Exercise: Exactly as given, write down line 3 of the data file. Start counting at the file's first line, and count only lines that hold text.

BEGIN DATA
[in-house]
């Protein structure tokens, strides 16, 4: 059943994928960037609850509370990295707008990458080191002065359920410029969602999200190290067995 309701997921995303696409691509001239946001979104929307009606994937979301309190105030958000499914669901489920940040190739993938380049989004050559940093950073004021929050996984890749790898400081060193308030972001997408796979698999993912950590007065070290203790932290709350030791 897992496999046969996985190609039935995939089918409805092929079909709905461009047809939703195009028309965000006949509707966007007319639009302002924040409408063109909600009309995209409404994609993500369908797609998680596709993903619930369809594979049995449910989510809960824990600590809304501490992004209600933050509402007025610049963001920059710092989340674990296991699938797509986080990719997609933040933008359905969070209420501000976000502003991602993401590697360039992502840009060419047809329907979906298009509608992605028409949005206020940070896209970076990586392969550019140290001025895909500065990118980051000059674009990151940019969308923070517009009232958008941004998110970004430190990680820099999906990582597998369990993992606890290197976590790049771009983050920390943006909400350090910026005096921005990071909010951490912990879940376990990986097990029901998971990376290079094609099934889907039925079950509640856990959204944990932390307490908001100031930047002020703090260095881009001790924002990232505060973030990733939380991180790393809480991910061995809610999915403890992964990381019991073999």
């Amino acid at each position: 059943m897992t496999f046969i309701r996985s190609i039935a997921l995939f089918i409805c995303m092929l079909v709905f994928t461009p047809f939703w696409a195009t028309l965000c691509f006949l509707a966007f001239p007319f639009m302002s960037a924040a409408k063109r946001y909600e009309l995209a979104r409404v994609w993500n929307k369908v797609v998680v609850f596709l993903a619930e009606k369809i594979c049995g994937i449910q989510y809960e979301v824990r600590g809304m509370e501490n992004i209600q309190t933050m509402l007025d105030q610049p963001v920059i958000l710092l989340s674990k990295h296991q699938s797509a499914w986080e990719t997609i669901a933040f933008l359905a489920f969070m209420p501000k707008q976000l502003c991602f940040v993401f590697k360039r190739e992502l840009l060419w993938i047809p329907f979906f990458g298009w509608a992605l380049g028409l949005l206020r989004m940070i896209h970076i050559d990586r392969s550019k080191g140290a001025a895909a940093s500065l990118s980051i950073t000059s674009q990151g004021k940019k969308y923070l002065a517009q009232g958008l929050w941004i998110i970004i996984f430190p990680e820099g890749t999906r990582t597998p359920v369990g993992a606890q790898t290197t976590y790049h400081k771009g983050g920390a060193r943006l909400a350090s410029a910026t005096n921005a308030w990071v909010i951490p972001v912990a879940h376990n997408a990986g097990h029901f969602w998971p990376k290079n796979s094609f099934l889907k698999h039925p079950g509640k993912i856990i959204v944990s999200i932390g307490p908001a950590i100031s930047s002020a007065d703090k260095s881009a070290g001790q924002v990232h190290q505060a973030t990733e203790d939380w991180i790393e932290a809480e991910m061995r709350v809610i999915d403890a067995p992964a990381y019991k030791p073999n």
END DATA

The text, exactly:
């Amino acid at each position: 059943m897992t496999f046969i309701r996985s190609i039935a997921l995939f089918i409805c995303m092929l079909v709905f994928t461009p047809f939703w696409a195009t028309l965000c691509f006949l509707a966007f001239p007319f639009m302002s960037a924040a409408k063109r946001y909600e009309l995209a979104r409404v994609w993500n929307k369908v797609v998680v609850f596709l993903a619930e009606k369809i594979c049995g994937i449910q989510y809960e979301v824990r600590g809304m509370e501490n992004i209600q309190t933050m509402l007025d105030q610049p963001v920059i958000l710092l989340s674990k990295h296991q699938s797509a499914w986080e990719t997609i669901a933040f933008l359905a489920f969070m209420p501000k707008q976000l502003c991602f940040v993401f590697k360039r190739e992502l840009l060419w993938i047809p329907f979906f990458g298009w509608a992605l380049g028409l949005l206020r989004m940070i896209h970076i050559d990586r392969s550019k080191g140290a001025a895909a940093s500065l990118s980051i950073t000059s674009q990151g004021k940019k969308y923070l002065a517009q009232g958008l929050w941004i998110i970004i996984f430190p990680e820099g890749t999906r990582t597998p359920v369990g993992a606890q790898t290197t976590y790049h400081k771009g983050g920390a060193r943006l909400a350090s410029a910026t005096n921005a308030w990071v909010i951490p972001v912990a879940h376990n997408a990986g097990h029901f969602w998971p990376k290079n796979s094609f099934l889907k698999h039925p079950g509640k993912i856990i959204v944990s999200i932390g307490p908001a950590i100031s930047s002020a007065d703090k260095s881009a070290g001790q924002v990232h190290q505060a973030t990733e203790d939380w991180i790393e932290a809480e991910m061995r709350v809610i999915d403890a067995p992964a990381y019991k030791p073999n």